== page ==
By David Shepardson
WASHINGTON (Reuters) – A U.S. judge has temporarily blocked a Trump administration order that was set to bar Apple Inc and Alphabet Inc’s Google from offering Chinese-owned short video-sharing app TikTok for download at 11:59 p.m. on Sunday.
U.S. District Judge Carl Nichols in Washington said in a brief order late on Sunday he was issuing a preliminary injunction to prevent the TikTok app store ban from taking effect.
Nichols, a nominee of President Donald Trump, declined “at this time” to block other Commerce Department restrictions set to take effect on Nov. 12 which would ban technical and business arrangements that are crucial to the proper functioning of the app.
Nichols’ detailed written opinion is expected to be released as soon as Monday.
The Commerce Department said in a statement it “will comply with the injunction and has taken immediate steps to do so.”
The statement, which defended the TikTok order and Trump’s executive order demanding owner ByteDance divest its TikTok U.S. operations within 90 days, did not specify whether the government would appeal.
John E. Hall, a lawyer for TikTok, argued the ban was “unprecedented” and “irrational” during a 90-minute Sunday morning hearing.
“How does it make sense to impose this app store ban tonight when there are negotiations under way that might make it unnecessary?” Hall asked during the hearing. “This is just punitive. This is just a blunt way to whack the company. … There is simply no urgency here.”
TikTok said it was pleased with the injunction and added it “will also maintain our ongoing dialogue with the government to turn our proposal, which the president gave his preliminary approval to last week, into an agreement.”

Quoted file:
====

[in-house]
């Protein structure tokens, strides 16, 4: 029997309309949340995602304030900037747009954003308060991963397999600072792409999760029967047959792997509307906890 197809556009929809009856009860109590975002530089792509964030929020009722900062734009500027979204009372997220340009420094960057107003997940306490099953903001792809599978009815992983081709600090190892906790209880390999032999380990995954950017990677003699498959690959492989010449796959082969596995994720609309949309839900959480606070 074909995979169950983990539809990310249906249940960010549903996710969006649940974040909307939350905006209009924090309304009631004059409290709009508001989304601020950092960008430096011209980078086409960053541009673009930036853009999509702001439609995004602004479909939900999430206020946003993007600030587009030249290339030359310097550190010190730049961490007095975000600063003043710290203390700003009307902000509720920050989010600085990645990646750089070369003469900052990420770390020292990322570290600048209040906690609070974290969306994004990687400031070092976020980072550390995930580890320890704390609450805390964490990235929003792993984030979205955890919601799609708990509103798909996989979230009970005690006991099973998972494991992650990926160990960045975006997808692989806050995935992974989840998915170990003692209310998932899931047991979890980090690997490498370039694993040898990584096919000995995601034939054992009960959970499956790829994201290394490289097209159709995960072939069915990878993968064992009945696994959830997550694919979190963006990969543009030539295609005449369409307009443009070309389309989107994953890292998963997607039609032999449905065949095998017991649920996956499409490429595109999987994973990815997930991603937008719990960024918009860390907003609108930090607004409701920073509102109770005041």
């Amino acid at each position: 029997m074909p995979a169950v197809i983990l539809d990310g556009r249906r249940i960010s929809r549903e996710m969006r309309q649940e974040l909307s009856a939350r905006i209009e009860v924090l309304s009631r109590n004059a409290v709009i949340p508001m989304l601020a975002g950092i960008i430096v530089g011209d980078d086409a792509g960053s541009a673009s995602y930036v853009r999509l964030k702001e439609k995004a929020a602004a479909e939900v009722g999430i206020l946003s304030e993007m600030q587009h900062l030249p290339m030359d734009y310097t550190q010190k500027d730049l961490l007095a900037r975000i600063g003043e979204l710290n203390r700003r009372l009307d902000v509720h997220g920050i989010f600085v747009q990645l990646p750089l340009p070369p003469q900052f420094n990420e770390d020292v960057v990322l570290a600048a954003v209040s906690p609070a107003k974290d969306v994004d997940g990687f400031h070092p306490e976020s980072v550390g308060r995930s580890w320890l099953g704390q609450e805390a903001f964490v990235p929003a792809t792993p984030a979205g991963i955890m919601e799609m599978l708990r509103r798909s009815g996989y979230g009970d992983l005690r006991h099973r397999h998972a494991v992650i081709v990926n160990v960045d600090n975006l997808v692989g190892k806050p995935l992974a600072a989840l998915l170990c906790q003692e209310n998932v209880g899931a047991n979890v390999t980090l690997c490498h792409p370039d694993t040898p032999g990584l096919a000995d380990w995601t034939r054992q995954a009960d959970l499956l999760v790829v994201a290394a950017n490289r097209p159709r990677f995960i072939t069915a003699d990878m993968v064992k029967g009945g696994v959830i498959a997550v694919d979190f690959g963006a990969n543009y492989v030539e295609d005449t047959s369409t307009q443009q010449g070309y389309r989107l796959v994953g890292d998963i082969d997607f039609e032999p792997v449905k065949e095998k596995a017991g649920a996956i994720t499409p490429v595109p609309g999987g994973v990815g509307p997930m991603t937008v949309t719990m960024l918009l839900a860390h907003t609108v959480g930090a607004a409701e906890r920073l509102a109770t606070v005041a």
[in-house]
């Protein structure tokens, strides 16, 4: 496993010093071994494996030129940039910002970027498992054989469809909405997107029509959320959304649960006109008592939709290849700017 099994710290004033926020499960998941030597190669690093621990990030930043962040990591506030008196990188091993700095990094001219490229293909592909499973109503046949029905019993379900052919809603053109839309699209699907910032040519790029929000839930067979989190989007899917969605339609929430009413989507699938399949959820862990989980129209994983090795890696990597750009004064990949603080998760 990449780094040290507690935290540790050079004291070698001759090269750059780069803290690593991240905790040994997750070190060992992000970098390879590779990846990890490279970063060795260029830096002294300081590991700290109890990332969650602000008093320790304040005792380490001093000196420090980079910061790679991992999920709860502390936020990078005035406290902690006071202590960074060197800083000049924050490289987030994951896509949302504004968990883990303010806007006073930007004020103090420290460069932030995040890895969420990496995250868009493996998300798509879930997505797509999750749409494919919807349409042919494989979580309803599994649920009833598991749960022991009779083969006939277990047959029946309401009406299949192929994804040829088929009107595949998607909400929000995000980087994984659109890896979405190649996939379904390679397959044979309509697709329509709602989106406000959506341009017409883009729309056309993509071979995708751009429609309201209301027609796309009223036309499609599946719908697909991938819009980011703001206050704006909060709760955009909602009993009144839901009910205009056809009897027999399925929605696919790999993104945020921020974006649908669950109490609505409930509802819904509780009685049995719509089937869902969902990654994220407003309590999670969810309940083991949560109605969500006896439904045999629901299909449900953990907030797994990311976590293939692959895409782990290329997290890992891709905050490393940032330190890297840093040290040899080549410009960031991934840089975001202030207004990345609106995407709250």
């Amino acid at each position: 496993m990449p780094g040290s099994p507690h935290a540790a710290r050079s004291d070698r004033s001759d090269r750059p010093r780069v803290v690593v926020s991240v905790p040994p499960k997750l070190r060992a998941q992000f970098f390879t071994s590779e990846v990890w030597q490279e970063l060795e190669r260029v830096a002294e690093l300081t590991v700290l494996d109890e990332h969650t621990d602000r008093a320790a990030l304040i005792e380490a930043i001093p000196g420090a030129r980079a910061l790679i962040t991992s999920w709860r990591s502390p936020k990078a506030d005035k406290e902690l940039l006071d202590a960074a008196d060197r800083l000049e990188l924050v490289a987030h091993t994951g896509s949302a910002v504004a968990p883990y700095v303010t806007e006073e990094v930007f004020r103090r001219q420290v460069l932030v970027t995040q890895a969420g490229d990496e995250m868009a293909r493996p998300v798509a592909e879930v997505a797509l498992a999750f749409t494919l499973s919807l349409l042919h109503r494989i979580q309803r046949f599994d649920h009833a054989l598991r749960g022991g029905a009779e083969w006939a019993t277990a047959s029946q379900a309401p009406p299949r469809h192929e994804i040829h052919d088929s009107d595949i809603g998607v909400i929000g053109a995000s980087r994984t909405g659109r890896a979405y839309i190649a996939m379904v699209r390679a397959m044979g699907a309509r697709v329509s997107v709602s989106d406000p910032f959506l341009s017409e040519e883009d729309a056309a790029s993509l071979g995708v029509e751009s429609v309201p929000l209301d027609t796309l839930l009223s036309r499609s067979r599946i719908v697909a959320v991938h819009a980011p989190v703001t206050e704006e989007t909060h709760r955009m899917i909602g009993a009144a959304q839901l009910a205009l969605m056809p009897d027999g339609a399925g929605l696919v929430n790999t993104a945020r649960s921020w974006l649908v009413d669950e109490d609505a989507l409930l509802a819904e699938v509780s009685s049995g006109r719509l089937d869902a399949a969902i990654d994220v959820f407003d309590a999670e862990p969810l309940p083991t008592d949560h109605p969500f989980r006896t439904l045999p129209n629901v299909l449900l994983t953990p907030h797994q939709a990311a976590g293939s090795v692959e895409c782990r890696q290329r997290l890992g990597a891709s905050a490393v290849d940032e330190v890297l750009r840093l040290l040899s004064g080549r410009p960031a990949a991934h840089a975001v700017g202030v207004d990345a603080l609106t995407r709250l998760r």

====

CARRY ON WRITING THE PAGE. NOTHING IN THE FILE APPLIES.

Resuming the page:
ByteDance said on Sept. 20 it had struck a preliminary deal for Walmart Inc and Oracle Corp to take stakes in a new company, TikTok Global, that would oversee U.S. operations after Trump said he had given the deal his “blessing.” Negotiations continue over the terms of the agreement and to resolve concerns from Washington and Beijing.
The deal is still to be reviewed by the U.S. government’s Committee on Foreign Investment in the United States (CFIUS).
U.S. officials have expressed national security concerns that personal data collected on 100 million Americans who use the app could be obtained by China’s Communist Party government.
The Justice Department said a preliminary injunction would be “interfering with a formal national security judgment of the president; altering the landscape with respect to ongoing CFIUS negotiations; and continuing to allow sensitive and valuable user information to flow to ByteDance with respect to all new users.”
On Sept. 19, the Commerce Department delayed the ban to give the companies an additional week to finalize a deal.
Another U.S. judge, in Pennsylvania, on Saturday rejected a bid by three TikTok content creators to block the ban, while a judge in California has blocked a similar order from taking effect that would ban Tencent Holdings’ WeChat from U.S. app stores.
(Reporting by David Shepardson; Editing by Bill Berkrot, Peter Cooney and Edwina Gibbs)